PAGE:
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Prior to the introduction of the electronic health record CMS (Medicare) and other health plan administrators relied upon claims data. Now the mandate of meaningful use has made clinical data available via the electronic health record. Physicians disparage the EHR because of its disruption of the clinical encounter and inefficiency in data entry. Few would deny the enormous data collection which has taken place.

As you are likely aware by now, CMS’ final rule on Emergency Preparedness Requirements for Medicare and Medicaid Providers and Suppliers went into effect on November 15, 2016 and will be implemented on November 15, 2017. This final rule establishes national emergency preparedness requirements for Medicare and Medicaid participating providers and suppliers to plan adequately for both natural and man-made disasters and coordinate with federal, state, tribal, regional, and local emergency preparedness systems.

Administrative costs make up about 15% of all healthcare expenditures—well over $300 billion annually, according to the 2016 index report from the California Association for Healthcare Quality. Outdated, manual processes and rejected claims eat up a large portion of this cost. The key to reducing administrative costs lies in refining these processes and changing with the times, according to industry leaders. Here are five strategies to consider implementing at your organization.

Payers and providers have for decades stayed in their silos, leading to a more fractured and adversarial healthcare system. That relationship, however, is starting to soften for many in the industry. Payer-provider partnerships put the two groups on the same team in hopes of reducing costs and improving care and outcomes through sharing data and better communication.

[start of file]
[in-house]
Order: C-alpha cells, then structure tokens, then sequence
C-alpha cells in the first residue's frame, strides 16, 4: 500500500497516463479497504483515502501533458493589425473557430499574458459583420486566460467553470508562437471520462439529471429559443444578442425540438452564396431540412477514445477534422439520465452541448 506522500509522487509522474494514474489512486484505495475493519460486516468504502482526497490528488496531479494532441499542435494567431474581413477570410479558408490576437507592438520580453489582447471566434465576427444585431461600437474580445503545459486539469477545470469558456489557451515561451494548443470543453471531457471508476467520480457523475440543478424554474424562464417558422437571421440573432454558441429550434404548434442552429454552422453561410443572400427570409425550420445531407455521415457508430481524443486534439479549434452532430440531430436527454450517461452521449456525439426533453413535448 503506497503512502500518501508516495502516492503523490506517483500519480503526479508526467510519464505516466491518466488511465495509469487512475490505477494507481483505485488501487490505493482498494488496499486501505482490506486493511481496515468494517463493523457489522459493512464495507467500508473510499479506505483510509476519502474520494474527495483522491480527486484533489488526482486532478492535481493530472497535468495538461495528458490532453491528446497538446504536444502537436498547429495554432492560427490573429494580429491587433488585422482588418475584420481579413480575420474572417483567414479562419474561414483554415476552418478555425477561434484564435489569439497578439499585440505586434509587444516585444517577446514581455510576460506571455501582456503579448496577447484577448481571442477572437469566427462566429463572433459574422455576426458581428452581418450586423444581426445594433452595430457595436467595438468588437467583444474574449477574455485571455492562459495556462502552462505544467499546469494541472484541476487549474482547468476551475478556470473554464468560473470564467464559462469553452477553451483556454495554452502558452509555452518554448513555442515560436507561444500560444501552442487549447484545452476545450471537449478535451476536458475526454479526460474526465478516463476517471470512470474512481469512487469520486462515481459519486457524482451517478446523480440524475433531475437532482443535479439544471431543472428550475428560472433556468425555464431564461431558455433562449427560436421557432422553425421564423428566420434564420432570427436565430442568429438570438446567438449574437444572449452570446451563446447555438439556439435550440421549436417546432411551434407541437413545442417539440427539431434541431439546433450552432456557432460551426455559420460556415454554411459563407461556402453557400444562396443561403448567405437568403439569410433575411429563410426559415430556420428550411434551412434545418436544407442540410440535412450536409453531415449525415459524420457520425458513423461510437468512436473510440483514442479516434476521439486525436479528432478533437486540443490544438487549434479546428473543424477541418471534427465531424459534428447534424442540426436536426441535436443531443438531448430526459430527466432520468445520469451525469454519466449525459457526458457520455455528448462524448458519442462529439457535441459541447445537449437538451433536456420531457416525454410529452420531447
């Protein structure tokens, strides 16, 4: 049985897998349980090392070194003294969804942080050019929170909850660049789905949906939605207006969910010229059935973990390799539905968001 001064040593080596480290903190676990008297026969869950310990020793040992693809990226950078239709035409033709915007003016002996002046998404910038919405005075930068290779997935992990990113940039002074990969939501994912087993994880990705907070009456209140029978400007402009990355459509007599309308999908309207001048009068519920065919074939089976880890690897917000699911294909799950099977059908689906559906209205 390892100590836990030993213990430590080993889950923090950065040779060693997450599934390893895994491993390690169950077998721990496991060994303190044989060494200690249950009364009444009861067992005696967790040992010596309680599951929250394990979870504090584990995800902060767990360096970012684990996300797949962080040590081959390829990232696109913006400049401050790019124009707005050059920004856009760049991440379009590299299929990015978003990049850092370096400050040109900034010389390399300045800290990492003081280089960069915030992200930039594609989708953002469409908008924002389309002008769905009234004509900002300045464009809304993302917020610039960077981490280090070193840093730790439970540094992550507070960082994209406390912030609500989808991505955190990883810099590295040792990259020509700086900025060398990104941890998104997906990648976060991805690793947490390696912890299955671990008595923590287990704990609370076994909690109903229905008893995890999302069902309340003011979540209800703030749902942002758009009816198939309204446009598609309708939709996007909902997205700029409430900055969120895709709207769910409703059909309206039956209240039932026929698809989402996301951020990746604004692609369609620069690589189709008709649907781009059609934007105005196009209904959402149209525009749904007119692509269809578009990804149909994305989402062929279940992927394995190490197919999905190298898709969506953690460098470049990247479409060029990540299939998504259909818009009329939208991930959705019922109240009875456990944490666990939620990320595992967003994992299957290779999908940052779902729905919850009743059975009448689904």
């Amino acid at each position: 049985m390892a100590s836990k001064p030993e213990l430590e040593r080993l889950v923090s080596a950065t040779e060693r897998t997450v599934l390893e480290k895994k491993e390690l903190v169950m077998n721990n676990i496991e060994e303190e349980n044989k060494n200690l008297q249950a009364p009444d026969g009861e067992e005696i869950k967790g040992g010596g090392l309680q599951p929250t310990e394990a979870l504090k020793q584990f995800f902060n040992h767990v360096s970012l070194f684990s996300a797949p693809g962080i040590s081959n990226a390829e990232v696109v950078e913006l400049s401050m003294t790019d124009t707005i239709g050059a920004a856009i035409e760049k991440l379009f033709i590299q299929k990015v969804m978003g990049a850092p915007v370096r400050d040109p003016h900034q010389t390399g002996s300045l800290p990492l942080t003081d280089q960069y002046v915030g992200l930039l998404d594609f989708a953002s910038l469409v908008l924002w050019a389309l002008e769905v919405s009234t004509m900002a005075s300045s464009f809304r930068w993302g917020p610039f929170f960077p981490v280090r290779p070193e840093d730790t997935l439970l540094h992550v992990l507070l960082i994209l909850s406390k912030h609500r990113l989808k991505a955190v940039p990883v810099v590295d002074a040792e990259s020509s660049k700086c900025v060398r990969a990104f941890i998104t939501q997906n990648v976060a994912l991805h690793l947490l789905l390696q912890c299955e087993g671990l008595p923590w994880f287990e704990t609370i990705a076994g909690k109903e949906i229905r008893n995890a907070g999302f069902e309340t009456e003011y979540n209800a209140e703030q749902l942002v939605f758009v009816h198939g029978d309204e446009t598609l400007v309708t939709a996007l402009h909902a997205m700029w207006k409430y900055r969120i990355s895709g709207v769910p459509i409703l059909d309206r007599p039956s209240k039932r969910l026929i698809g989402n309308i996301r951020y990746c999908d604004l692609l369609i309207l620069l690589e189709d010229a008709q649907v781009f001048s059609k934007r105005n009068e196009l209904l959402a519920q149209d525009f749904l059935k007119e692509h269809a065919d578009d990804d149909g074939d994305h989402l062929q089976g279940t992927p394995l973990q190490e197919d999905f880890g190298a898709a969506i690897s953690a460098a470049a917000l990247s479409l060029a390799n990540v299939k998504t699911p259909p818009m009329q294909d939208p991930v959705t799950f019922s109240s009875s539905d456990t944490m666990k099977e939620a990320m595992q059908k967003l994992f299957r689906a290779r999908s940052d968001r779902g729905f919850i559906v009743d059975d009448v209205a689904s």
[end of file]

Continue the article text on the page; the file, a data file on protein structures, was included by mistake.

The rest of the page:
Although collaboration between payers and providers will be critical if they are to succeed in transitioning to value-based payment models, they continue to struggle with information exchange in the current fee-for-service environment. That’s the finding of a new survey of 40 health plans and more than 400 practice- and facility-based providers, which found significant communication gaps between the stakeholder groups.

Online and multi-payer portals are viewed as promising solutions to improve communications between payers and providers while also mitigating costs, yet these tools are underutilized. While 60 percent of payers prefer the use of online portals as the primary means of communication with providers, it seems providers are less enthusiastic, as only 39 percent of practice-based providers and 40 percent of facility-based providers strongly support online portals as a primary source, according to a survey by Availity.

Healthcare industry trends such as growth in data analytics and high-deductible health plans are causing payer and provider relationships to evolve. With this evolution comes the need for greater communication and collaboration between the two sides. A recent Availity survey of 40 health plans and 400 practice- and facility-based providers found 53 percent of payers "strongly agree" providers and health plans need to collaborate to be profitable.

In an era of shrinking reimbursements, it's more important to capture every dollar owed to your practice as far forward in the process as possible. It's a matter of time and money. According to a 2016 Kaiser Family Foundation study, average deductible and co-insurance costs have seen the biggest increases between 2004 and 2014, and continue to grow while copays are continuing to decline. The shift toward high deductible health plans has fueled that rise.

Availity, the nation’s largest real-time health information network, announced the launch of its automated prior authorization platform, which eliminates the cost, time, and administrative burdens associated with manual authorization processes.

A myriad of factors stand in the way of health care organizations using data analytics to boost reimbursement. As hospitals transition to a value-based reimbursement model, data analytics may play a leading role. However, with an overwhelming wealth of information being generated each day, key decisions must be made to ensure the captured data are truly of benefit.